Macular Degeneration

Macular Degeneration is a progressive, age-related disease that can do substantial damage to the part of your retina that handles your central vision. Those with macular degeneration experience images that are blurry in the center and clear out of the corner of your eye. It has the potential to rob you of your ability to read, drive, and pursue your favorite hobbies.

How Macular Degeneration Threatens Your Vision
Macular degeneration is often referred to as age-related macular degeneration, or AMD because it typically shows up in an eye exam after the age of 60. It involves the progressive destruction of the macula, a retinal region tasked with creating the images that make up your central visual field. When you are afflicted with macular degeneration, your macula slowly loses its ability to function, eventually producing distortions or blind spots in your central vision. While it may not cause total blindness, it can leave you with only peripheral vision. Macular Degeneration causes more cases of vision loss than glaucoma and cataracts combined.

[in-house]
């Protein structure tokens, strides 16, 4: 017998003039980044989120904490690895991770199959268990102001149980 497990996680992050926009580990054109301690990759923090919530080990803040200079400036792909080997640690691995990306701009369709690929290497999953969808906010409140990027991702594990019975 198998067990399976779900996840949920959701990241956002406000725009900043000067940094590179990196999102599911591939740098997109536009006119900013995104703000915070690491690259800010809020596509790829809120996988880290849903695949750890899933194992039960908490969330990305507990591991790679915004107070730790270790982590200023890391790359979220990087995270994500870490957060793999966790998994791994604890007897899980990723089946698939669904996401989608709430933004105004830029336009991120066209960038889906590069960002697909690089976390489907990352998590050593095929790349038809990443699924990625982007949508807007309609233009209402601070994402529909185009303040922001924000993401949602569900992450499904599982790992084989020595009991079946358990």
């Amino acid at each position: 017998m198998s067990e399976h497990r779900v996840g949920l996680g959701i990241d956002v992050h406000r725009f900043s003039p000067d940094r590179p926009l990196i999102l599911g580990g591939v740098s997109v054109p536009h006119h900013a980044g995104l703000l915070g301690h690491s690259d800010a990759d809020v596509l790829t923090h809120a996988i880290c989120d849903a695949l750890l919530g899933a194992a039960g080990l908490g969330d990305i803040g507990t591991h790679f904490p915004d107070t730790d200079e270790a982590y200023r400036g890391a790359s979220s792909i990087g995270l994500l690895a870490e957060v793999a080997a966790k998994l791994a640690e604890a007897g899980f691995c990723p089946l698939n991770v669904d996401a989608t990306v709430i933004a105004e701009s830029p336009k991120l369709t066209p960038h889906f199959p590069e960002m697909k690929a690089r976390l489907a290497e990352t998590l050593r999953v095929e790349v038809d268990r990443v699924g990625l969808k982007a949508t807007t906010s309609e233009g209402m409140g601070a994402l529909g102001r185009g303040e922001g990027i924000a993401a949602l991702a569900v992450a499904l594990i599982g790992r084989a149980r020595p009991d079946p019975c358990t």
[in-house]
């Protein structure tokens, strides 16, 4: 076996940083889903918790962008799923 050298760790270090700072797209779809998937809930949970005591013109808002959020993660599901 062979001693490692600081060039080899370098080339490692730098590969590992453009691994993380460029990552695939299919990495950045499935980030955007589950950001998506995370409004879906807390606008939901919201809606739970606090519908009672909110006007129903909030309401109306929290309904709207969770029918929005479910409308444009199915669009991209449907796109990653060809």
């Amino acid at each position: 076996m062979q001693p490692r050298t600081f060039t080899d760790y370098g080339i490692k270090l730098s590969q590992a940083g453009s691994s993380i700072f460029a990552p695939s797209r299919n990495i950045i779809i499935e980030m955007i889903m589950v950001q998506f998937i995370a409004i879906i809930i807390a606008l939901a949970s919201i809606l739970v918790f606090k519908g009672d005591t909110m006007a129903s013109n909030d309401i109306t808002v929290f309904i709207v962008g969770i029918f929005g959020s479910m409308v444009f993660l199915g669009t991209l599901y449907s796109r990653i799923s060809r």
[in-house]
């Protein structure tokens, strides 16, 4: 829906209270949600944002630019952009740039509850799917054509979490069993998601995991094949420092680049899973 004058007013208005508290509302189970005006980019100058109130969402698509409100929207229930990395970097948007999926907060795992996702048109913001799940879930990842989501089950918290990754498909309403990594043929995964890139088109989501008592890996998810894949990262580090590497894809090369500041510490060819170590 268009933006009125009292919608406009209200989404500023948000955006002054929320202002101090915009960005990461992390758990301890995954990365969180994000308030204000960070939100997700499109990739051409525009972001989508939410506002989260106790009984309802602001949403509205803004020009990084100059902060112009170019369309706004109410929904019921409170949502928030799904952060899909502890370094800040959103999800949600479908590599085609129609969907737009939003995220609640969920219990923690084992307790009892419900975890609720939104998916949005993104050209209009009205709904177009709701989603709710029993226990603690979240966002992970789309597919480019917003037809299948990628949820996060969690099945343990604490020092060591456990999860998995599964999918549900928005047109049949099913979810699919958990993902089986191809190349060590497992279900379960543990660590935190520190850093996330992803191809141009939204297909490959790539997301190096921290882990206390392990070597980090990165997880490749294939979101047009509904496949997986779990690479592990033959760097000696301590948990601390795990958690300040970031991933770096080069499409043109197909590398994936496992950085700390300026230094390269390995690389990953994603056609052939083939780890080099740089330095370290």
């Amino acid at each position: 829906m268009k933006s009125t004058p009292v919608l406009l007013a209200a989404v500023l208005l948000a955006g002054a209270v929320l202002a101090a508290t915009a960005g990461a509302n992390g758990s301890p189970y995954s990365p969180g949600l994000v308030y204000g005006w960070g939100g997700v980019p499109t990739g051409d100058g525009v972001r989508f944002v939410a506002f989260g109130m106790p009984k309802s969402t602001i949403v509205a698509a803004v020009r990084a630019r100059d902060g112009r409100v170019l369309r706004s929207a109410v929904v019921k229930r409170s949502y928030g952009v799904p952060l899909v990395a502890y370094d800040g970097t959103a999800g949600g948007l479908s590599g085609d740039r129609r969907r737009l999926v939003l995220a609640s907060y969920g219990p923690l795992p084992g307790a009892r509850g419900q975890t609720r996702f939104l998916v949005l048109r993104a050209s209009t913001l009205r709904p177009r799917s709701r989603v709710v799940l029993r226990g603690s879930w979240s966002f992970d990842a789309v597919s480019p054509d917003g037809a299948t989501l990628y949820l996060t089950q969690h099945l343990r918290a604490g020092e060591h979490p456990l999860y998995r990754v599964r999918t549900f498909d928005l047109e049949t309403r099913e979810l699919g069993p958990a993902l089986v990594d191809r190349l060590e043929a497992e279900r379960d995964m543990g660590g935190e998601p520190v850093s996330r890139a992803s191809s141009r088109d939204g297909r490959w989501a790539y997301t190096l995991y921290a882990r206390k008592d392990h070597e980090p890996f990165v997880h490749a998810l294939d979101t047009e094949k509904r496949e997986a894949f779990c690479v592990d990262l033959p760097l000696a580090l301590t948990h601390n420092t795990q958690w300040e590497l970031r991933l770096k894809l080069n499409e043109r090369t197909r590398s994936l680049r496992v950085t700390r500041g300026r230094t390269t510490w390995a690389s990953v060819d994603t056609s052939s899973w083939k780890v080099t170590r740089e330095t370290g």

Stages of Age-Related Macular Degeneration

AMD consists of two primary stages. The earlier stage, known as non-neovascular or “dry” macular degeneration, causes deposits known as drusen to form on the macula. This stage may continue for years without noticeable vision loss.

The second stage of AMD occurs in only 10% of these cases, advancing the symptoms to the sight-robbing “wet” neovascular stage. During this stage the macula’s blood vessels die and are replaced with faulty, leaky new blood vessels.

How We Can Help

Any eye disease that causes permanent damage needs to be diagnosed and treated as early as possible so our optometrists in Meridian can help preserve your eyesight. A comprehensive eye exam that includes retinal evaluation allows us to identify drusen, bleeding, thinning of the macular tissue and other trouble signs before you ever experience any vision loss.

While there is no specific medical treatment for dry macular generation, our eye doctors can monitor the condition closely and recommend dietary changes, exercise, and UV protection to prevent or control it. We may prescribe drug therapies to control bleeding and blood vessel formation in wet macular degeneration. If the condition has worsened, we may refer you to an eye surgeon for laser treatment.

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